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Why was std::pow(double, int) removed from C++11?

Posted by: admin November 29, 2017 Leave a comment

Questions:

While looking into Efficient way to compute p^q (exponentiation), where q is an integer and reviewing the C++98 and C++11 standards I noticed that apparently the std::pow(double, int) overload was removed in C++11.

In C++98 26.5/6 it has the double pow(double, int); signature.

In C++11 26.8 all I could find was overloads taking a pair of float, double, or long double, and an explicit note that in case of a mixture of parameter types integral&double, that the pow(double, double) overload should be picked.

Is this just a clarification of the previous intention, were they incorrectly added in C++98, were they actually removed in C++11, or something else?

Obviously the pow(double, int) version provides a nice opportunity for optimization so it seems odd that they would be removed. Would a compiler still be standards conforming to provide such an optimized overload?

Answers:
double pow(double, int);

hasn’t been removed from the spec. It has simply been reworded. It now lives in [c.math]/p11. How it is computed is an implementation detail. The only C++03 signature that has changed is:

float pow(float, int);

This now returns double:

double pow(float, int);

And this change was done for C compatibility.

Clarification:

26.8 [cmath] / p11 says:

Moreover, there shall be additional
overloads sufficient to ensure:

  1. If any argument corresponding to a double parameter has type long double,
    then all arguments corresponding to
    double parameters are effectively cast
    to long double.

  2. Otherwise, if any argument corresponding to a double parameter
    has type double or an integer type,
    then all arguments corresponding to
    double parameters are effectively cast
    to double.

  3. Otherwise, all arguments corresponding to double parameters are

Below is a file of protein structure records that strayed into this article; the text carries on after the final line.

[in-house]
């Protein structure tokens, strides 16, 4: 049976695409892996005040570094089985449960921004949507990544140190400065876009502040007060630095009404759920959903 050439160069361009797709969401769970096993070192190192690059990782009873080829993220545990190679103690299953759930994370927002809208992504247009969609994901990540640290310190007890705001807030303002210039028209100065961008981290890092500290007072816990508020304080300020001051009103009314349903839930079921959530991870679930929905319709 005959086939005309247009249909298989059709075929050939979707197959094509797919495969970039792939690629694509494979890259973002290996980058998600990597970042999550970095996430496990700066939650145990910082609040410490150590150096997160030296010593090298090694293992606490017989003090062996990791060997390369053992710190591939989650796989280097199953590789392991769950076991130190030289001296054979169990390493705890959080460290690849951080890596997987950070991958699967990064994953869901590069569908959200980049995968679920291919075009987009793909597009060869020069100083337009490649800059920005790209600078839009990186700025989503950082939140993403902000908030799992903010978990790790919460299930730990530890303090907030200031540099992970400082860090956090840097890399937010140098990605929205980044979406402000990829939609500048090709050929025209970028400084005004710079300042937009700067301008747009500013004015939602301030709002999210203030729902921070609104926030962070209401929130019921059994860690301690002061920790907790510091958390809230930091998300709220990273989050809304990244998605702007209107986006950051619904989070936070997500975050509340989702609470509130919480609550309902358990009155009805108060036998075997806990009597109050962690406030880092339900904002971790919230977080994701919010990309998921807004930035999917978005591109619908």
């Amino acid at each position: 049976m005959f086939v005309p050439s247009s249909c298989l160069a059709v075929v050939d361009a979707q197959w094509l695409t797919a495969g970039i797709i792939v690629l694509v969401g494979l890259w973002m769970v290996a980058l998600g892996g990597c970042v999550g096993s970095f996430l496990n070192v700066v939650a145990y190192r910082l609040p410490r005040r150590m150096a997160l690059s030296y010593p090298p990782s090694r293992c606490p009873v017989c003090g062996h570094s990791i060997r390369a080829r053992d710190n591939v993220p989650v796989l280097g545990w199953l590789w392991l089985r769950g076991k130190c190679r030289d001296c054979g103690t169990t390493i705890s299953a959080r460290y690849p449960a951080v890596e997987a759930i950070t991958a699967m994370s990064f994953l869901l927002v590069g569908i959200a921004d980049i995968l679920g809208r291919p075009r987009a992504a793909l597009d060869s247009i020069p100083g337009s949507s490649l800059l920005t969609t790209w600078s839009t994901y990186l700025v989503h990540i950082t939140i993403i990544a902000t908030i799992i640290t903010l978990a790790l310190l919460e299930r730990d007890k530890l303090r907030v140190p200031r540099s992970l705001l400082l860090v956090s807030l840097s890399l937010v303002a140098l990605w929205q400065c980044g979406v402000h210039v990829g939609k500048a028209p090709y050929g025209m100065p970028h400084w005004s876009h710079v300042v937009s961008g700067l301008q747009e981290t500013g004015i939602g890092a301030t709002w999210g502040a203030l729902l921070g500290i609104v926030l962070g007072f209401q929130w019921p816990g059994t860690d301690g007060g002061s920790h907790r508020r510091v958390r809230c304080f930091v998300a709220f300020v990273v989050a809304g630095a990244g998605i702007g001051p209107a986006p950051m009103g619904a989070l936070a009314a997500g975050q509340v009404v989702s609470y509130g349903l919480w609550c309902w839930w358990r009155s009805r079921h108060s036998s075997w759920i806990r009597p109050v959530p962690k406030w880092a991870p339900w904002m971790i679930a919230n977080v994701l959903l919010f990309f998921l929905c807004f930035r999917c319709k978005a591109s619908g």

effectively cast to float.

This paragraph implies a whole host of overloads, including:

double pow(double, int);
double pow(double, unsigned);
double pow(double, unsigned long long);

etc.

These may be actual overloads, or may be implemented with restricted templates. I’ve personally implemented it both ways and strongly favor the restricted template implementation.

Second update to address optimization issues:

The implementation is allowed to optimize any overload. But recall that an optimization should be only that. The optimized version ought to return the same answer. The experience from implementors of functions like pow is that by the time you go to the trouble to ensure that your implementation taking an integral exponent gives the same answer as the implementation taking a floating point exponent, the “optimization” is often slower.

As a demonstration the following program prints out pow(.1, 20) twice, once using std::pow, and the second time using an “optimized” algorithm taking advantage of the integral exponent:

#include <cmath>
#include <iostream>
#include <iomanip>

int main()
{
    std::cout << std::setprecision(17) << std::pow(.1, 20) << '\n';
    double x = .1;
    double x2 = x * x;
    double x4 = x2 * x2;
    double x8 = x4 * x4;
    double x16 = x8 * x8;
    double x20 = x16 * x4;
    std::cout << x20 << '\n';
}

On my system this prints out:

1.0000000000000011e-20
1.0000000000000022e-20

Or in hex notation:

0x1.79ca10c92422bp-67
0x1.79ca10c924232p-67

And yes, implementors of pow really do worry about all of those bits down at the low end.

So while the freedom is there to shuffle pow(double, int) off to a separate algorithm, most implementors I’m aware of have given up on that strategy, with the possible exception of checking for very small integral exponents. And in that event, it is usually advantageous to put that check in the implementation with the floating point exponent so as to get the biggest bang for your optimization buck.